Block grant hearing held
By Barbara Arntsen
Published in News on March 16, 2004 1:59 PM
Several community nonprofit groups, from a soup kitchen to several after-school programs, are hoping the Goldsboro City Council will give them part of a federal grant to help low-income residents.
The city will receive about $800,000 from the community development block grant program, which was the subject of a public hearing Monday at City Hall. The program is designed to rehabilitate rundown areas and help people who have low to moderate incomes.
The city received from the Soup Kitchen, after-school programs and a parent concerned about security for children.
Julian B. Baker, representing the Community Soup Kitchen at St. Stephen's Episcopal Church, said the kitchen has operated for 24 years, feeding the most vulnerable citizens of the community.
On average, the soup kitchen feeds more than 100 men, women and children every day, six days a week. Baker said the soup kitchen had conducted a survey several years ago and found that it needed to expand.
In 2003 the foundation of Temple Oheb Sholem offered the fellowship hall of the Temple to the Soup Kitchen. An agreement was made to lease the property at a nominal fee, and a cooperative plan was put in place to renovate the exterior and remodel the interior for the soup kitchen.
"But that endeavor is not without cost," Baker said, "even though the Temple Foundation has contributed heavily. Anyway you could be of service, please consider us in this plan."
Gene Thomas, director of the Goldsboro Housing Authority, spoke in support of the Lincoln Community Center After School program.
"This program is partially funded by the block grant," Thomas said. "We couldn't function without it."
The Lincoln After School program has 58 students, ranging in age from 6 to 18.
"Our main focus is homework, and teaching comprehensive studying skills," Thomas said. "Last year we had 15 kids in the third and fourth grades, and all passed the end of grade tests. The program is working."
Howard Scott, from the Cooperative Extensive Service, said that studies showed that students in after-school programs had lower truancy rates.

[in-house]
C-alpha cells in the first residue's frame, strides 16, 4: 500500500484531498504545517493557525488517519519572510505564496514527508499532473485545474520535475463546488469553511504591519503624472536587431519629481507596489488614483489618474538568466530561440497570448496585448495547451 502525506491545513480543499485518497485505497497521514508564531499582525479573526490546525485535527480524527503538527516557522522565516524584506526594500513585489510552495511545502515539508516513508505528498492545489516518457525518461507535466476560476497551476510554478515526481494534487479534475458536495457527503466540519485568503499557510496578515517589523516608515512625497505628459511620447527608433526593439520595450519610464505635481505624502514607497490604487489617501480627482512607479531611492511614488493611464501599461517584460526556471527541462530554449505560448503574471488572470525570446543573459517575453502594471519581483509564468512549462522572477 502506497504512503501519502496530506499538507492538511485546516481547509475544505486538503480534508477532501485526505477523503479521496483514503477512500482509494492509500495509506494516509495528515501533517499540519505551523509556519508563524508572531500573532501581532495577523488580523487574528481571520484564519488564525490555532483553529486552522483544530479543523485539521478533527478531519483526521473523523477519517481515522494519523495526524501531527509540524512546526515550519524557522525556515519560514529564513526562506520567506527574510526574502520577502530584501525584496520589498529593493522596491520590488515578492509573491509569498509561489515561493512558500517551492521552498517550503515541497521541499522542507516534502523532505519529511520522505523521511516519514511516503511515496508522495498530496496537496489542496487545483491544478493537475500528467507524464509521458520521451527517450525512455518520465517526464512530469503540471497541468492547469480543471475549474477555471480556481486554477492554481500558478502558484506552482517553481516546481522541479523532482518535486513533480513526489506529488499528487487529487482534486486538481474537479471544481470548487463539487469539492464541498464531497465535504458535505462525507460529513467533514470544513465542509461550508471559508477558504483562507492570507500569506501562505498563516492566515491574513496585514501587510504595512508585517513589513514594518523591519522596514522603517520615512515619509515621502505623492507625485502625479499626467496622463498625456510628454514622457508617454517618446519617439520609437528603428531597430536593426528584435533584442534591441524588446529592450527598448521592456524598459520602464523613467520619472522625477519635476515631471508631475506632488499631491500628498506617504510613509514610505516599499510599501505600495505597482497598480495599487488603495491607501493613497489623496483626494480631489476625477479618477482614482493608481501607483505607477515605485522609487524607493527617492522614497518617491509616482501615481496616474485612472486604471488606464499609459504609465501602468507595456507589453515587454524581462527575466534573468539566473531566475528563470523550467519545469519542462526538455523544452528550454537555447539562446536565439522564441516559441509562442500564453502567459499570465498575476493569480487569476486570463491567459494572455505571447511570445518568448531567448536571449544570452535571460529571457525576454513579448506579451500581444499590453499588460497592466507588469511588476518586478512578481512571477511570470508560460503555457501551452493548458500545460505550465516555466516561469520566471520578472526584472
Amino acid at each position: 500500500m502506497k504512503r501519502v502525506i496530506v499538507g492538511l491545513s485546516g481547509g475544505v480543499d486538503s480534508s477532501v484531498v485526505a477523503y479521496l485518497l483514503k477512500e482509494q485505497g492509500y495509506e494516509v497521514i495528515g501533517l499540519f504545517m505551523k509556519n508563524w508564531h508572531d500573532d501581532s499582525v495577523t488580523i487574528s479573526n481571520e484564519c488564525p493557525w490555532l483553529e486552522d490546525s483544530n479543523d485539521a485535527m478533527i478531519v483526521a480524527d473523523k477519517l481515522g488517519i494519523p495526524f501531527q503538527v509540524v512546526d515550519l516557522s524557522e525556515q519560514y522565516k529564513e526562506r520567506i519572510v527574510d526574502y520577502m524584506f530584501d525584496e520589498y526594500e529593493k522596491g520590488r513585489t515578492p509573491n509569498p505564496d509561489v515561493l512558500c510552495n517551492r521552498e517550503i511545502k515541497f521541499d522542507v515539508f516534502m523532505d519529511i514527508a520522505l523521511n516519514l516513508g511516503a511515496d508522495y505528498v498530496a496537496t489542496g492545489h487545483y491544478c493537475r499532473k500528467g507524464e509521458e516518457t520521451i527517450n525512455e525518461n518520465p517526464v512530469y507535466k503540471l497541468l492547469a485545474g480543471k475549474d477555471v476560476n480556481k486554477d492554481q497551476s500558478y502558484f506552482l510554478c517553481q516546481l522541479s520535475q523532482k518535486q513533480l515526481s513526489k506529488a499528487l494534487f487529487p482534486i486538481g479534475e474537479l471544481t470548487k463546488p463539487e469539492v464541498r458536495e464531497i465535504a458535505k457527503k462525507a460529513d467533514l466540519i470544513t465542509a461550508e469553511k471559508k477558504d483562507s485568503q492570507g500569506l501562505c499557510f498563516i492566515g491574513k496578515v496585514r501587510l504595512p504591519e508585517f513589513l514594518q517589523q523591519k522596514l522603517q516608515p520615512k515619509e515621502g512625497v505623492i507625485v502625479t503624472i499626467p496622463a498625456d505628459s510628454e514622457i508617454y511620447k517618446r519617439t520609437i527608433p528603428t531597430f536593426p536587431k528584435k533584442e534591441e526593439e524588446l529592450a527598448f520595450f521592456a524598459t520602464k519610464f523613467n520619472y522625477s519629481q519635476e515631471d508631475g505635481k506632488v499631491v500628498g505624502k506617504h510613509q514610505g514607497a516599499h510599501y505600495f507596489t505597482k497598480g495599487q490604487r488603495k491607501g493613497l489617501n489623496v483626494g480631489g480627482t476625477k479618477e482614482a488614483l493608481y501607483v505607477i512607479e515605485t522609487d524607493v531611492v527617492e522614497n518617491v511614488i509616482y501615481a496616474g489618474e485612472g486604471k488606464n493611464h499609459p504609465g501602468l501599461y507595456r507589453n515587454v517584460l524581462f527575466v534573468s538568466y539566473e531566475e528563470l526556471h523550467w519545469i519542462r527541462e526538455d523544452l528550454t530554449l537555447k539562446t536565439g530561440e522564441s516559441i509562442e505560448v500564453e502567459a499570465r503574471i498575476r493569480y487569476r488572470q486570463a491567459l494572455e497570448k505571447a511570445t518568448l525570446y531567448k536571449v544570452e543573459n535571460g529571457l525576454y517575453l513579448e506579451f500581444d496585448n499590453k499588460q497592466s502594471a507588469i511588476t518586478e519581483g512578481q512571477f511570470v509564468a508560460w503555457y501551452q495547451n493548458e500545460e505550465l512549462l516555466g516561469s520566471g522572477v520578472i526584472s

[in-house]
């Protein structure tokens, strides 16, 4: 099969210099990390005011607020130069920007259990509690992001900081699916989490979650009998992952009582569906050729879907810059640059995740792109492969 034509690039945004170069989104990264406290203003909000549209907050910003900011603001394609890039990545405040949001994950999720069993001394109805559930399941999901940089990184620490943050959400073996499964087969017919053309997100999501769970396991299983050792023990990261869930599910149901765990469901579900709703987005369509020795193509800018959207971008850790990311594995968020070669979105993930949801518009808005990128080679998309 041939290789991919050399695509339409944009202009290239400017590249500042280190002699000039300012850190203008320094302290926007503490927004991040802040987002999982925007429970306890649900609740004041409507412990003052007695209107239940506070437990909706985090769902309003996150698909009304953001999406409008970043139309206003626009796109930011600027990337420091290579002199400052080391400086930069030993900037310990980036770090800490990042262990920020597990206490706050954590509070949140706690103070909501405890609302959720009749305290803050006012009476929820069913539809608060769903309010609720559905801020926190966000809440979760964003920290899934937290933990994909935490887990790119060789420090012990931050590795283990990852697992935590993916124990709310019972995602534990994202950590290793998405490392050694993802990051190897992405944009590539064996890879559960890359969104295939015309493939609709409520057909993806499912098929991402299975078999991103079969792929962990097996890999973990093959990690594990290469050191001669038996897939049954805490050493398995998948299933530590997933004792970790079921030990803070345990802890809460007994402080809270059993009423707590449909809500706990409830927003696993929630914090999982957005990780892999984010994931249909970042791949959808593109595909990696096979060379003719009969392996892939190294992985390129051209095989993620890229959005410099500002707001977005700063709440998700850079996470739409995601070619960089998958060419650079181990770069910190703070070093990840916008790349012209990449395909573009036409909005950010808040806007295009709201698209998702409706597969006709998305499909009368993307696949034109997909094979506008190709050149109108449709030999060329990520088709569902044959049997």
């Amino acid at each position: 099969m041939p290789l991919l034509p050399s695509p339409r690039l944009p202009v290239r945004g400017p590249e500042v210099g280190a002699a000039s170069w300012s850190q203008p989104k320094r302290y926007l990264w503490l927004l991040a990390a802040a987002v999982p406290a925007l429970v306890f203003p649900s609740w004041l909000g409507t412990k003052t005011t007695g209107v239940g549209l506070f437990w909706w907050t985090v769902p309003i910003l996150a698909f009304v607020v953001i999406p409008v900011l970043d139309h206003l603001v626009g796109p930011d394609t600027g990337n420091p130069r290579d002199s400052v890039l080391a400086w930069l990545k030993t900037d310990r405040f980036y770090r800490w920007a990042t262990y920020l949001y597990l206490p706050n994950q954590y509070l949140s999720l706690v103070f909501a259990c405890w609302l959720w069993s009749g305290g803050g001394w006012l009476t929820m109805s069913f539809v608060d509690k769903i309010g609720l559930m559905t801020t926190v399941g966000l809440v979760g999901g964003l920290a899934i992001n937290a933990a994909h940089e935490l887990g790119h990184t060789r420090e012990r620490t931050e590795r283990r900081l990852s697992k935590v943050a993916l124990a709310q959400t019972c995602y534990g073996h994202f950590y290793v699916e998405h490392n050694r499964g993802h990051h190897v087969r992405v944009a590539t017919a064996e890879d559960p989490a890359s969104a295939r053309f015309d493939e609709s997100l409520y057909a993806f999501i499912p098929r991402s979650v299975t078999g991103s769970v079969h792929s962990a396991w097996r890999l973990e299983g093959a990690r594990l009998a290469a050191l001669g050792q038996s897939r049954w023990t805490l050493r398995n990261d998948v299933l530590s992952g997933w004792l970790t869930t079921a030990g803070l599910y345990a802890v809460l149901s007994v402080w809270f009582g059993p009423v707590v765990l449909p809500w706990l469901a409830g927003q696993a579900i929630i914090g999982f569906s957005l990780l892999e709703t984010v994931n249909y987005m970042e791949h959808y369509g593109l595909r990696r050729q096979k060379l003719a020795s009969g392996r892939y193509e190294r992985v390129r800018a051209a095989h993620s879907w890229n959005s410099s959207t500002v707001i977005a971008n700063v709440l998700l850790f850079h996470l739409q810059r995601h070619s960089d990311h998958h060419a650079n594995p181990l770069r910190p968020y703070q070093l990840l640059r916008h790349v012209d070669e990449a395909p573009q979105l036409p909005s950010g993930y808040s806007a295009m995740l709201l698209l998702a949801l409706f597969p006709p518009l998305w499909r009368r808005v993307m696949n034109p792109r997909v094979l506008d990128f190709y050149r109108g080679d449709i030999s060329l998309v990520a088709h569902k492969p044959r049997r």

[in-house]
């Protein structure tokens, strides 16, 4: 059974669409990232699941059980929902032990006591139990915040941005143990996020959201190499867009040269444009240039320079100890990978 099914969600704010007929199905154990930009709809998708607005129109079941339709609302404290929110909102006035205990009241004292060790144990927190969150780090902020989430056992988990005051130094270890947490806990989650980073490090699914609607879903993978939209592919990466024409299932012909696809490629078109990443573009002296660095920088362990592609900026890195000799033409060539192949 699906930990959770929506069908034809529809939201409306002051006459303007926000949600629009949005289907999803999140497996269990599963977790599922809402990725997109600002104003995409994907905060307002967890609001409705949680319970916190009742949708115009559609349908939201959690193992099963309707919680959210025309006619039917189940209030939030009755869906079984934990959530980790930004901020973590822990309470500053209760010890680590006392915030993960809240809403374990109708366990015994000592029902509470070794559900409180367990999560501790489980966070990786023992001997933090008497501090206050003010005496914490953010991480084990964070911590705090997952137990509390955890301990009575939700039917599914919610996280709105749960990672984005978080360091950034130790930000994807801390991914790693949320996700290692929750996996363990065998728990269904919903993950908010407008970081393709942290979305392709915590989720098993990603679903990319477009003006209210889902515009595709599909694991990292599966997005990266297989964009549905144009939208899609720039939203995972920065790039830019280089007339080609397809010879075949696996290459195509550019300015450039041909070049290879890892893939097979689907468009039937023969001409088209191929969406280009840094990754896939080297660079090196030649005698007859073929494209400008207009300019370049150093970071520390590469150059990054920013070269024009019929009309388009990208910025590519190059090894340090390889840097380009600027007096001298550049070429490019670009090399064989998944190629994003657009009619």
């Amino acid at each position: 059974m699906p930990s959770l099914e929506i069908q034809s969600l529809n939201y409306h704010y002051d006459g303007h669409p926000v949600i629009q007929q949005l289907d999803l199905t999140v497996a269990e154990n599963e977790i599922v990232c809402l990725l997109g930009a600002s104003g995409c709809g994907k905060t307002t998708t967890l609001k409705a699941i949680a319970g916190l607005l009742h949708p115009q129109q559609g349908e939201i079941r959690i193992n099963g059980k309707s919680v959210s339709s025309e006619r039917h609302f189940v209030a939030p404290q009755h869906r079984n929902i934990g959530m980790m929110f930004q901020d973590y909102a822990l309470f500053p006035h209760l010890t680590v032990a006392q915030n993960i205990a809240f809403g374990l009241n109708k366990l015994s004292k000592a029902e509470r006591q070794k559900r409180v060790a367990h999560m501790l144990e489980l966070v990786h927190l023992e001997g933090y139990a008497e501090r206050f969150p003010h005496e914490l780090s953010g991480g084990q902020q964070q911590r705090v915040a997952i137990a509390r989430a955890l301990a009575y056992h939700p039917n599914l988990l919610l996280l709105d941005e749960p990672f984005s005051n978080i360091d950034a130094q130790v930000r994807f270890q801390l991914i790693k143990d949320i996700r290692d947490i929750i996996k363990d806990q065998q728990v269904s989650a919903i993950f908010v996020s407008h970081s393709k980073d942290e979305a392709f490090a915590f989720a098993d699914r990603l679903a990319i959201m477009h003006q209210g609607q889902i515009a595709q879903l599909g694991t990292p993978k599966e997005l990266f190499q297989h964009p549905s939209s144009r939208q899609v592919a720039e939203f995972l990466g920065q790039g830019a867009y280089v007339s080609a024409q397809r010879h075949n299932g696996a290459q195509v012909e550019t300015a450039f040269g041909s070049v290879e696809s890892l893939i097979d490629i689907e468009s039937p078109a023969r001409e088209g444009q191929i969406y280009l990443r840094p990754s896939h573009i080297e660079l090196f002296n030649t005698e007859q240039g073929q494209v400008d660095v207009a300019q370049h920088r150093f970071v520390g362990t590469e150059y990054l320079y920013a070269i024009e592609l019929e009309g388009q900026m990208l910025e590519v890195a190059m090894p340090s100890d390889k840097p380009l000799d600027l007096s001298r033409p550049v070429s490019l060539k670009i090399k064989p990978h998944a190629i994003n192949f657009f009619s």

The Cooperative Extension Service has three after-school programs, with a total of 150 young people enrolled.
"I feel that we're making a significant impact," Scott said.
Mary Ann Dudley spoke on behalf of the Boys & Girls Club. Ms. Dudley said that many people were familiar with the club's athletic programs, but didn't know about the after-school programs.
"We need your full and continued support," Ms. Dudley said. "We work on homework, but also other things, such as character, leadership, health and life skills."
Gloria Chance, a representative from the food and nutrition department of the USDA, said that there were programs available that would provide free food to Wayne County children during the summer. "Wayne County is one of our target counties because 49 percent of children in the schools have reduced or free lunch," she said.
Donald McCullough, a parent and volunteer teacher at Carver Heights Elementary School, asked that some of the money be put aside for security concerns.
"The children want to go to these after-school programs, and the centers are good for them," he said. "But there's a real problem with security in the streets. Parents can't pick them up, and the kids are afraid to walk home alone."
Councilman Chuck Allen asked City Manager Richard Slozak to set up a special workshop so the council could review the requests and see what the limitations and guidelines of the grant were.
Slozak said he would set up a meeting.
Other Local News
- Care in the sky: Members of the aeromedical evacuation crew fight to get injured troops back to their families